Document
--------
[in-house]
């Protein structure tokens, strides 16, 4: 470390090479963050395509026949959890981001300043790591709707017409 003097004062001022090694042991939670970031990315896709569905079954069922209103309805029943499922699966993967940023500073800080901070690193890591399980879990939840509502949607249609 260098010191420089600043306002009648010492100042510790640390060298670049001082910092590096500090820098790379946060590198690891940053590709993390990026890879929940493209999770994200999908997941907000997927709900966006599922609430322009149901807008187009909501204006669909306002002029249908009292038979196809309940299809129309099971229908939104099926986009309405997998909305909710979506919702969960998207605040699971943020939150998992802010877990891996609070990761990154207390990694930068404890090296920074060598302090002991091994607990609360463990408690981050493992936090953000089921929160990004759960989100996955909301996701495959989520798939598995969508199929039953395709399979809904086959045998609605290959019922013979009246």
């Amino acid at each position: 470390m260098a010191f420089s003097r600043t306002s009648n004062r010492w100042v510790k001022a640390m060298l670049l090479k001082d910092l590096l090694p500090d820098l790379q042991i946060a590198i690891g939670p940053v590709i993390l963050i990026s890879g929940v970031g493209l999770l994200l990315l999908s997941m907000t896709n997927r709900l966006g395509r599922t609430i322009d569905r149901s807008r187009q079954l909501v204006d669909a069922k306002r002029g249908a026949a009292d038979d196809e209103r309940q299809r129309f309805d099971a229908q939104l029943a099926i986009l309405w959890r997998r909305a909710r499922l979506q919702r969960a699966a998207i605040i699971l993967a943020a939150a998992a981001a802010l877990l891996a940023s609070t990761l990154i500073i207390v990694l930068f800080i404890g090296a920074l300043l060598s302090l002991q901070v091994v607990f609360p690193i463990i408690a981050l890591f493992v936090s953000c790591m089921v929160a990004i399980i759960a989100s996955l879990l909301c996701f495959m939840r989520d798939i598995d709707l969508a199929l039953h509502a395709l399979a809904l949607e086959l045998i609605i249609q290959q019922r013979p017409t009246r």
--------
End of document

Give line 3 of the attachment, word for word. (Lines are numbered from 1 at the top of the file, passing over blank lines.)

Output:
């Amino acid at each position: 470390m260098a010191f420089s003097r600043t306002s009648n004062r010492w100042v510790k001022a640390m060298l670049l090479k001082d910092l590096l090694p500090d820098l790379q042991i946060a590198i690891g939670p940053v590709i993390l963050i990026s890879g929940v970031g493209l999770l994200l990315l999908s997941m907000t896709n997927r709900l966006g395509r599922t609430i322009d569905r149901s807008r187009q079954l909501v204006d669909a069922k306002r002029g249908a026949a009292d038979d196809e209103r309940q299809r129309f309805d099971a229908q939104l029943a099926i986009l309405w959890r997998r909305a909710r499922l979506q919702r969960a699966a998207i605040i699971l993967a943020a939150a998992a981001a802010l877990l891996a940023s609070t990761l990154i500073i207390v990694l930068f800080i404890g090296a920074l300043l060598s302090l002991q901070v091994v607990f609360p690193i463990i408690a981050l890591f493992v936090s953000c790591m089921v929160a990004i399980i759960a989100s996955l879990l909301c996701f495959m939840r989520d798939i598995d709707l969508a199929l039953h509502a395709l399979a809904l949607e086959l045998i609605i249609q290959q019922r013979p017409t009246r």